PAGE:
A poet is capable of being in uncertainties, mysteries, doubts, without any irritable searching after fact and reason. The art of negative capability.JOHN KEATS
What stories do you carry around in your head in need of revising?
Jim Loehr speaks to the importance of leaders knowing their stories: “Stories impose meaning on the chaos; they organize and give context to our sensory experiences, which otherwise might seem like no more than a fairly colorless sequence of fact. Facts are meaningless until you create a story around them.”
Stories are essential. They help us to deal with the complexities of human experience that cannot be understood by the rational mind alone. They provide the means by which to live with contradiction, compromise, conflict and even crisis. The challenge is that our narratives need revising; they need a fuller, more challenging, more honest telling.
We cannot make sense of the present chaos, unless we confront the inadequate telling of our stories. The “facts” are no longer so clear. Whose land do we really live on? What makes us good? Why do we believe our telling of the story is accurate? To live these questions, we must learn the art of negative capability. We must become “capable of being in uncertainties, mysteries, doubts, without any irritable searching after fact and reason.” It is then that our remembering is opened to engage the whole of our stories.
The reality is that all of us carry within ourselves false stories. Unless we take the time to name our false narratives, we will likely impose our biases, blindness, and fears upon others. “Unhealthy storytelling is characterized by a diet of faulty thinking and, ultimately, long-term negative consequences… hardening of categories, narrowing of the possibilities, calcification of perception (Loehr).” False stories literally reconfigure our neural pathways: both on an individual and collective level.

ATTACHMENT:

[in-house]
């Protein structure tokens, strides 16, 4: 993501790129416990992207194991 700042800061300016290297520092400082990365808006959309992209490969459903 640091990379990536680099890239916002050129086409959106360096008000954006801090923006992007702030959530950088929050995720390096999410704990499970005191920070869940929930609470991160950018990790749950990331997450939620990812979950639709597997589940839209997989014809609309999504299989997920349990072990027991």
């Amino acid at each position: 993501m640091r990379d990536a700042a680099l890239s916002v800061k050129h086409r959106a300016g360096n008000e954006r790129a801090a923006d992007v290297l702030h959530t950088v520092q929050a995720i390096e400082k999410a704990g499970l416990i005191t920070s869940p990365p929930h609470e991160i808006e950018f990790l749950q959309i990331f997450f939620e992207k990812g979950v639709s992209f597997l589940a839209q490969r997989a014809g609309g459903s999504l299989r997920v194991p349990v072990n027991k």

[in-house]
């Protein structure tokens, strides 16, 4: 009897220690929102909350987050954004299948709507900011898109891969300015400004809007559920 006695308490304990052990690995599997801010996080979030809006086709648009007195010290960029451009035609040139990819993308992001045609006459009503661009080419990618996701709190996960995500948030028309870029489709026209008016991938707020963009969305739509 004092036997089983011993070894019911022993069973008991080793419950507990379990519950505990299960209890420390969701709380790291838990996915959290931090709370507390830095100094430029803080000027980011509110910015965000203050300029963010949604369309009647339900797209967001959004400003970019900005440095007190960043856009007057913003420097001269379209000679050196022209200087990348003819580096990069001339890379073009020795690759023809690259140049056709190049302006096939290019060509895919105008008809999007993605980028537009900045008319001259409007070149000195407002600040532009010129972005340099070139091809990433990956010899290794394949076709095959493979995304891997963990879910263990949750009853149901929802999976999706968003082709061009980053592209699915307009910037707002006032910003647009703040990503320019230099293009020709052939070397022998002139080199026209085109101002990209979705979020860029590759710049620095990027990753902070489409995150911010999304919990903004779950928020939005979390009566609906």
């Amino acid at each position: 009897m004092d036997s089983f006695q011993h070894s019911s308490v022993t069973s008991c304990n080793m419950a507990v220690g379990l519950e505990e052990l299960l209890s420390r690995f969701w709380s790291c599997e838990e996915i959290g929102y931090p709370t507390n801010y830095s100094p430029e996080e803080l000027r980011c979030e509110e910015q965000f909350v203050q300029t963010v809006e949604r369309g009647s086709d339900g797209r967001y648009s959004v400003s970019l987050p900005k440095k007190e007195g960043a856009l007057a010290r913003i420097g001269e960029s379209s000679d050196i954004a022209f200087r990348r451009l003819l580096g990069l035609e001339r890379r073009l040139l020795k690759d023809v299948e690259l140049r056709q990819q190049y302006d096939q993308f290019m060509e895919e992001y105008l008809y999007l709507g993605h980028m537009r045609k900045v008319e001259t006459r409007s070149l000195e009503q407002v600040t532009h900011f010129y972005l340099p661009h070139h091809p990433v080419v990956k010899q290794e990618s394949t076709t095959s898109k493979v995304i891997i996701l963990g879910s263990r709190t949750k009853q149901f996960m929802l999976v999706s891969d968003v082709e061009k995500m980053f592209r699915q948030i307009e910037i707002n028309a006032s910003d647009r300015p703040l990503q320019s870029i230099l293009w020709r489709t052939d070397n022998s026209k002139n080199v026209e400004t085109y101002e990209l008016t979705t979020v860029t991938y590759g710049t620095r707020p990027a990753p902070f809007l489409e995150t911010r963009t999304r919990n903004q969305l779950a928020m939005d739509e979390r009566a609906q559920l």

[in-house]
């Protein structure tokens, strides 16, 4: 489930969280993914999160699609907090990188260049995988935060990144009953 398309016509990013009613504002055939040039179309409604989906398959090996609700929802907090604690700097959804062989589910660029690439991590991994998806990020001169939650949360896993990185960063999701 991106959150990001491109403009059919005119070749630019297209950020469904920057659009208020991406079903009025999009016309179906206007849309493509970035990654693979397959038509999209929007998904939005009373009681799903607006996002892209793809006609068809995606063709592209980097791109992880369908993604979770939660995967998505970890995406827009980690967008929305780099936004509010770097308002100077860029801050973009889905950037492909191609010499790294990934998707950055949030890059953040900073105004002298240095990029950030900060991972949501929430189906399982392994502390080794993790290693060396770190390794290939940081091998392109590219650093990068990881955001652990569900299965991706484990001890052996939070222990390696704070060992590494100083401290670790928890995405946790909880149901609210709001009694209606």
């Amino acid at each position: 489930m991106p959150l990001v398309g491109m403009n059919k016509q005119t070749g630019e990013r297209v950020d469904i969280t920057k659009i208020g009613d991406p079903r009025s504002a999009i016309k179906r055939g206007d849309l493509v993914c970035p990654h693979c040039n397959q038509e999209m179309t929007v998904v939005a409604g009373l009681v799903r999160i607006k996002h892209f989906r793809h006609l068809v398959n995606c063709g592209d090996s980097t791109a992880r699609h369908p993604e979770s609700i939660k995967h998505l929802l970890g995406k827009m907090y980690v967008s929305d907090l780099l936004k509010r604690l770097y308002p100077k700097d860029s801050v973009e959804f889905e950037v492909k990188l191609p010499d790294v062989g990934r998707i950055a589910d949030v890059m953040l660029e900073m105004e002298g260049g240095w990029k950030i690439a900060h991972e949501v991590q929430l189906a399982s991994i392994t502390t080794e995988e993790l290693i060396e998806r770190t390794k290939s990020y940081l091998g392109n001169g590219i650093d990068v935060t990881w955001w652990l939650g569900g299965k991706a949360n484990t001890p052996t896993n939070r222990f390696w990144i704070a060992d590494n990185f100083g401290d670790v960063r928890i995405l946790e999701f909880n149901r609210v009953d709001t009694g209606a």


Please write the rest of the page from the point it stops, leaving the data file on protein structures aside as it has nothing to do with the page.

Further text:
LIVING FROM STRENGTH
We cannot live from strength when our beliefs are rooted in a flawed understanding of self and world. Intimacy, generatively, and integrity are all born of claiming the whole of our stories. Only as we engage the less savory parts, will we come to accept the reality that we carry within us both weakness and strength, good and bad. It is then that we discover compassion, which opens to a future beyond the present impasse.
This requires an emptying of what we think we know. The koine Greek word kenosis speaks to the emptying of self as the source of all true power. With kenosis, we come to understand, how we use power to afflict or set free: the choice remains ours. Much of how we use power depends upon how well we have emptied ourselves. Kenotic power is not like ego power.
Kenosis leads us beyond a focus on personal survival to an emptying that becomes the means by which healing enters this world. We come to understand that our integrity is measured by the degree to which we bear wholeness into the lives of others and honor creation. This is not just words, it is the power to transform. Now that is a story that I want to be part of!
So, how are you being called to empty yourself for the sake of the world? Take some time this next week to practice kenosis. What false narratives are you being called to risk that together we might live?
Never forget that emptying is prelude to filling!